Whether the evolution of similar aposematic signals in different unpalatable species (i.e. Müllerian mimicry) is because of phenotypic convergence or advergence continues to puzzle scientists. The poison dart frog Ranitomeya imitator provides a rare example in support of the hypothesis of advergence: This species was believed to mimic numerous distinct model species because of high phenotypic variability and low genetic divergence among populations. In this study, we test the evidence in support of advergence using a population genetic framework in two localities where R. imitator is sympatric with different model species, Ranitomeya ventrimaculata and Ranitomeya variabilis. Genetic analyses revealed incomplete sorting of mitochondrial haplotypes between the two model species. These two species are also less genetically differentiated than R. imitator populations on the basis of both mitochondrial and nuclear DNA comparisons. The genetic similarity between the model species suggests that they have either diverged more recently than R. imitator populations or that they are still connected by gene flow and were misidentified as different species. An analysis of phenotypic variability indicates that the model species are as variable as R. imitator.These results do not support the hypothesis of advergence by R. imitator. Althoughwe cannot rule out phenotypic advergence in the evolution of Mü llerian mimicry, this study reopens the discussion regarding the direction of the evolution of mimicry in the R. imitator system. © 2011 The Royal Society.

Moscol M.D.,University of San Martin de Porres | Sanchez C.B.,Ricardo Palma University
Annals of Hepatology | Year: 2011

Hepatic encephalopathy (HE) is a neuropsychiatric syndrome characterized by changes in cognitive function, behavior, and personality, as well as by transient neurological symptoms and electroencephalographic changes, which occur in the context of acute or chronic liver failure. Cirrhosis is the main disease associated to HE, and it is known that its incidence is increasing worldwide. As a cause of mortality, cirrhosis is ranked 14 worldwide, but 10 in developed countries. It has been demonstrated that the incidence of liver disease is increasing, in part because of the ascending prevalence of NAFLD, HCV, HCC, as well of alcohol consumption. The real incidence of cirrhosis in Latin America is unknown, although in some Latin American countries that provided national data, cirrhosis death rates were between 5 and 17/100,000 for men and 3 and 5/100,000 for women. Disability, quality of life, and social aspects should be considered when assessing the impact of a disease. In this context, preliminary estimates of the global burden of disease attributable to chronic liver disease seem to be substantial. Hepatic encephalopathy, a main complication of liver failure, occurs in 30-45% of patients as overt encephalopathy, but when subclinical or minimal hepatic encephalopathy (MHE) is considered, estimates of the incidence of encephalopathy vary from 20 to 60%. In USA, the 2009 NIH Report on the Costs of Digestive Diseases stated that liver disease was the second most costly disease in direct and indirect costs (13.1 billion dollars). Although the economic cost of HE has not been assessed, it is obvious that the economic impact of HE on daily activities of living is extremely high, as the costs of diminished work performance and lost wages are substantial.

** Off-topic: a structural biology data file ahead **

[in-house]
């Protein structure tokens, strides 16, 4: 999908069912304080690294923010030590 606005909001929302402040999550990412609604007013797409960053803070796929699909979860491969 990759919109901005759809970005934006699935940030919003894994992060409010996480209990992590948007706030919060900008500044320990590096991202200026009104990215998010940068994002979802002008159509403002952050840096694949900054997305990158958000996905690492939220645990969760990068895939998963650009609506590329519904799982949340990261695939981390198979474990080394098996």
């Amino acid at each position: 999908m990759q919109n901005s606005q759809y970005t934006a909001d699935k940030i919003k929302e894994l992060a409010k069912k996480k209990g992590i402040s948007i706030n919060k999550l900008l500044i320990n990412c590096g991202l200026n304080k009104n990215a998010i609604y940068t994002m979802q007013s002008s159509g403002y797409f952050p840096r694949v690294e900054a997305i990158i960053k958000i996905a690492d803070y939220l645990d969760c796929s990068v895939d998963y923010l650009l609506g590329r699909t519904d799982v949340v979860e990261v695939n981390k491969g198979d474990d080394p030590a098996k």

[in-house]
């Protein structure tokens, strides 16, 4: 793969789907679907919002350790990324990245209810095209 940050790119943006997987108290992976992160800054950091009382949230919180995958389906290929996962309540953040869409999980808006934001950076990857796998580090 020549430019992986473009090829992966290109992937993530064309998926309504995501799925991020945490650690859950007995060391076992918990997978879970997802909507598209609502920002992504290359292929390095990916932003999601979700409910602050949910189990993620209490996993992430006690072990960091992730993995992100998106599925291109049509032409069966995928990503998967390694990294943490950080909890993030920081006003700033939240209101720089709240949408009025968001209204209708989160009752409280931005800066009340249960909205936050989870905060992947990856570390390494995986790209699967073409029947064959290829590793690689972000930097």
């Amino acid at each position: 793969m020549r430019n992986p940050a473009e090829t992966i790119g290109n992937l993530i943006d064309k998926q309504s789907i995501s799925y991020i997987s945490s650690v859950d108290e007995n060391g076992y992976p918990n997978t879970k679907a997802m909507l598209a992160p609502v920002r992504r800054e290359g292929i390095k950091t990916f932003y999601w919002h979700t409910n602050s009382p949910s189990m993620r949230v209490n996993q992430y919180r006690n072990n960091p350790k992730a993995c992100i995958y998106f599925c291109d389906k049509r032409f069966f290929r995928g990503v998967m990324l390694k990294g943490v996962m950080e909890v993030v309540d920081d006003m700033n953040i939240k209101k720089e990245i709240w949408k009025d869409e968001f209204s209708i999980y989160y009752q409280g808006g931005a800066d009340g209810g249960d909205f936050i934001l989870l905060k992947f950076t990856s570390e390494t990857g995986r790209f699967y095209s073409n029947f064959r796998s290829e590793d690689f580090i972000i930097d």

Marzal A.,University of Extremadura | Garcia-Longoria L.,University of Extremadura | Cardenas Callirgos J.M.,Ricardo Palma University | Sehgal R.N.M.,San Francisco State University
Biological Invasions | Year: 2014

Some species of avian malaria parasites are invaders and responsible for diversity losses worldwide. Here we analyze the prevalence and genetic characterization of avian malaria and related haemosporidian parasites in Neotropical birds from two different regions of Peru. We detected an overall prevalence of 32.4 % comprising 12 infected bird species. The pathogen Plasmodium relictum SGS1 was widespread and the most prevalent parasite found in our study (39 % of the total infections), infecting 8 host species in both localities. To the best of our knowledge, this is the first report of this invasive pathogen in the mainland Americas, thus representing a possible menace to over one-third of all bird species in the world. © 2014, Springer International Publishing Switzerland.